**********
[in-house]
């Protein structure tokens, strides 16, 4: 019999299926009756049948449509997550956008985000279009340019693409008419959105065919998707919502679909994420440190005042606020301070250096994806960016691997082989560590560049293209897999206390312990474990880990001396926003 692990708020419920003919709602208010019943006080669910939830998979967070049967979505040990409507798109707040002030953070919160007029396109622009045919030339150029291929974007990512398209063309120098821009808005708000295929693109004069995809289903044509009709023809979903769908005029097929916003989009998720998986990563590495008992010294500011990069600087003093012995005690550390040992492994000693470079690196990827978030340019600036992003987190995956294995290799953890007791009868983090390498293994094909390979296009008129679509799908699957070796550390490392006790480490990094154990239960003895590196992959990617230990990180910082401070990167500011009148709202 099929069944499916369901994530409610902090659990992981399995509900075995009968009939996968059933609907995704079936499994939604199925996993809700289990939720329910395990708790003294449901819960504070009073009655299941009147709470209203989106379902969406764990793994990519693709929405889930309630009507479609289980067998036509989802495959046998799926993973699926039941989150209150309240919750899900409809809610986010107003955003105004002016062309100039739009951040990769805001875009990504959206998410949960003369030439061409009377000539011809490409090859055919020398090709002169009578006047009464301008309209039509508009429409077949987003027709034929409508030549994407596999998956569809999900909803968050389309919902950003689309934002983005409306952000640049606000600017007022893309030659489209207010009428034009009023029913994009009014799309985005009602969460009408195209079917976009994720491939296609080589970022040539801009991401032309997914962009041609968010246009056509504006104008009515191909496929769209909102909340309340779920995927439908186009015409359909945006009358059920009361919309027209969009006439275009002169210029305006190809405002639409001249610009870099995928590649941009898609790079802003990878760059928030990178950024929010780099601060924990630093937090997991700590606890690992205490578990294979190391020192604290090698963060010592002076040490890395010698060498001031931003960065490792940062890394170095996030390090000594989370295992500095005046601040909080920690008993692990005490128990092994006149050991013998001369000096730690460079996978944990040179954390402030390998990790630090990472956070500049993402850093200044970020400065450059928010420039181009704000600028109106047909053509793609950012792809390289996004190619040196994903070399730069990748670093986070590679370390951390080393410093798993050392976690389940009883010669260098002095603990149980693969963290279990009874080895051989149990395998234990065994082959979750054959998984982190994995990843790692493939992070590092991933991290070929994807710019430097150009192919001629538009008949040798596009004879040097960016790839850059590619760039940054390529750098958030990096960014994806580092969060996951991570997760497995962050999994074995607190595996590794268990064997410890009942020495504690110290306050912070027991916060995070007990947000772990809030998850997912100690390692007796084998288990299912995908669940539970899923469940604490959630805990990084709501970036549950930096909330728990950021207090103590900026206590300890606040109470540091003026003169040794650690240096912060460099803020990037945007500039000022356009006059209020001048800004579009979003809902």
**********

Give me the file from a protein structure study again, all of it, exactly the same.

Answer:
[in-house]
């Protein structure tokens, strides 16, 4: 019999299926009756049948449509997550956008985000279009340019693409008419959105065919998707919502679909994420440190005042606020301070250096994806960016691997082989560590560049293209897999206390312990474990880990001396926003 692990708020419920003919709602208010019943006080669910939830998979967070049967979505040990409507798109707040002030953070919160007029396109622009045919030339150029291929974007990512398209063309120098821009808005708000295929693109004069995809289903044509009709023809979903769908005029097929916003989009998720998986990563590495008992010294500011990069600087003093012995005690550390040992492994000693470079690196990827978030340019600036992003987190995956294995290799953890007791009868983090390498293994094909390979296009008129679509799908699957070796550390490392006790480490990094154990239960003895590196992959990617230990990180910082401070990167500011009148709202 099929069944499916369901994530409610902090659990992981399995509900075995009968009939996968059933609907995704079936499994939604199925996993809700289990939720329910395990708790003294449901819960504070009073009655299941009147709470209203989106379902969406764990793994990519693709929405889930309630009507479609289980067998036509989802495959046998799926993973699926039941989150209150309240919750899900409809809610986010107003955003105004002016062309100039739009951040990769805001875009990504959206998410949960003369030439061409009377000539011809490409090859055919020398090709002169009578006047009464301008309209039509508009429409077949987003027709034929409508030549994407596999998956569809999900909803968050389309919902950003689309934002983005409306952000640049606000600017007022893309030659489209207010009428034009009023029913994009009014799309985005009602969460009408195209079917976009994720491939296609080589970022040539801009991401032309997914962009041609968010246009056509504006104008009515191909496929769209909102909340309340779920995927439908186009015409359909945006009358059920009361919309027209969009006439275009002169210029305006190809405002639409001249610009870099995928590649941009898609790079802003990878760059928030990178950024929010780099601060924990630093937090997991700590606890690992205490578990294979190391020192604290090698963060010592002076040490890395010698060498001031931003960065490792940062890394170095996030390090000594989370295992500095005046601040909080920690008993692990005490128990092994006149050991013998001369000096730690460079996978944990040179954390402030390998990790630090990472956070500049993402850093200044970020400065450059928010420039181009704000600028109106047909053509793609950012792809390289996004190619040196994903070399730069990748670093986070590679370390951390080393410093798993050392976690389940009883010669260098002095603990149980693969963290279990009874080895051989149990395998234990065994082959979750054959998984982190994995990843790692493939992070590092991933991290070929994807710019430097150009192919001629538009008949040798596009004879040097960016790839850059590619760039940054390529750098958030990096960014994806580092969060996951991570997760497995962050999994074995607190595996590794268990064997410890009942020495504690110290306050912070027991916060995070007990947000772990809030998850997912100690390692007796084998288990299912995908669940539970899923469940604490959630805990990084709501970036549950930096909330728990950021207090103590900026206590300890606040109470540091003026003169040794650690240096912060460099803020990037945007500039000022356009006059209020001048800004579009979003809902």